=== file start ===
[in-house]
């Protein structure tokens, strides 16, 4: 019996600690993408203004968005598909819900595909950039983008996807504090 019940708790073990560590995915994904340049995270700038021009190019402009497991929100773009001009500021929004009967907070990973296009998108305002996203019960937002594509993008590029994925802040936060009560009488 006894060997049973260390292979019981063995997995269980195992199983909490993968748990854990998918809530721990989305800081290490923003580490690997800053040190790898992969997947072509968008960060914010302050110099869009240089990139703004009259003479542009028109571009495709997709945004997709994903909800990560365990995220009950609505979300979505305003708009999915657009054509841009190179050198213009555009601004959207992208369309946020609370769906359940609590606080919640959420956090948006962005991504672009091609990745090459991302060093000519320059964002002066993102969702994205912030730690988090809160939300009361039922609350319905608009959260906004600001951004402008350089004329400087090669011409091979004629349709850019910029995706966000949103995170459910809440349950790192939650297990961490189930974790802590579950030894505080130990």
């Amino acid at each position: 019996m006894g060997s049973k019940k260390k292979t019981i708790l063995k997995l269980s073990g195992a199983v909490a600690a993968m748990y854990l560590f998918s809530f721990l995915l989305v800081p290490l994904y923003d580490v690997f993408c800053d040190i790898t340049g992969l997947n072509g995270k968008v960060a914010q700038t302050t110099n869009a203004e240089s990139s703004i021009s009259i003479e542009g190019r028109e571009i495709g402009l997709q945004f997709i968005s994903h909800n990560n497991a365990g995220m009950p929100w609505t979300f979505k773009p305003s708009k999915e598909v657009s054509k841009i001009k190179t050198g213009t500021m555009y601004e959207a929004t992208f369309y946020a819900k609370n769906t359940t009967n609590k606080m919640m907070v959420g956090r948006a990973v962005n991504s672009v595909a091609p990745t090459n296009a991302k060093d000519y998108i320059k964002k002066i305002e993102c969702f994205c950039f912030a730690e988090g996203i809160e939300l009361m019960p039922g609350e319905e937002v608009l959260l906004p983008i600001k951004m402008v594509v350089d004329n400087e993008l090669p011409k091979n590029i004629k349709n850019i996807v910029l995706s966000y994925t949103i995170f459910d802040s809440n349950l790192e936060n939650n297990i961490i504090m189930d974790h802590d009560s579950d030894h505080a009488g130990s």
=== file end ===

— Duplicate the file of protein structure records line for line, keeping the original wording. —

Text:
[in-house]
């Protein structure tokens, strides 16, 4: 019996600690993408203004968005598909819900595909950039983008996807504090 019940708790073990560590995915994904340049995270700038021009190019402009497991929100773009001009500021929004009967907070990973296009998108305002996203019960937002594509993008590029994925802040936060009560009488 006894060997049973260390292979019981063995997995269980195992199983909490993968748990854990998918809530721990989305800081290490923003580490690997800053040190790898992969997947072509968008960060914010302050110099869009240089990139703004009259003479542009028109571009495709997709945004997709994903909800990560365990995220009950609505979300979505305003708009999915657009054509841009190179050198213009555009601004959207992208369309946020609370769906359940609590606080919640959420956090948006962005991504672009091609990745090459991302060093000519320059964002002066993102969702994205912030730690988090809160939300009361039922609350319905608009959260906004600001951004402008350089004329400087090669011409091979004629349709850019910029995706966000949103995170459910809440349950790192939650297990961490189930974790802590579950030894505080130990």
């Amino acid at each position: 019996m006894g060997s049973k019940k260390k292979t019981i708790l063995k997995l269980s073990g195992a199983v909490a600690a993968m748990y854990l560590f998918s809530f721990l995915l989305v800081p290490l994904y923003d580490v690997f993408c800053d040190i790898t340049g992969l997947n072509g995270k968008v960060a914010q700038t302050t110099n869009a203004e240089s990139s703004i021009s009259i003479e542009g190019r028109e571009i495709g402009l997709q945004f997709i968005s994903h909800n990560n497991a365990g995220m009950p929100w609505t979300f979505k773009p305003s708009k999915e598909v657009s054509k841009i001009k190179t050198g213009t500021m555009y601004e959207a929004t992208f369309y946020a819900k609370n769906t359940t009967n609590k606080m919640m907070v959420g956090r948006a990973v962005n991504s672009v595909a091609p990745t090459n296009a991302k060093d000519y998108i320059k964002k002066i305002e993102c969702f994205c950039f912030a730690e988090g996203i809160e939300l009361m019960p039922g609350e319905e937002v608009l959260l906004p983008i600001k951004m402008v594509v350089d004329n400087e993008l090669p011409k091979n590029i004629k349709n850019i996807v910029l995706s966000y994925t949103i995170f459910d802040s809440n349950l790192e936060n939650n297990i961490i504090m189930d974790h802590d009560s579950d030894h505080a009488g130990s």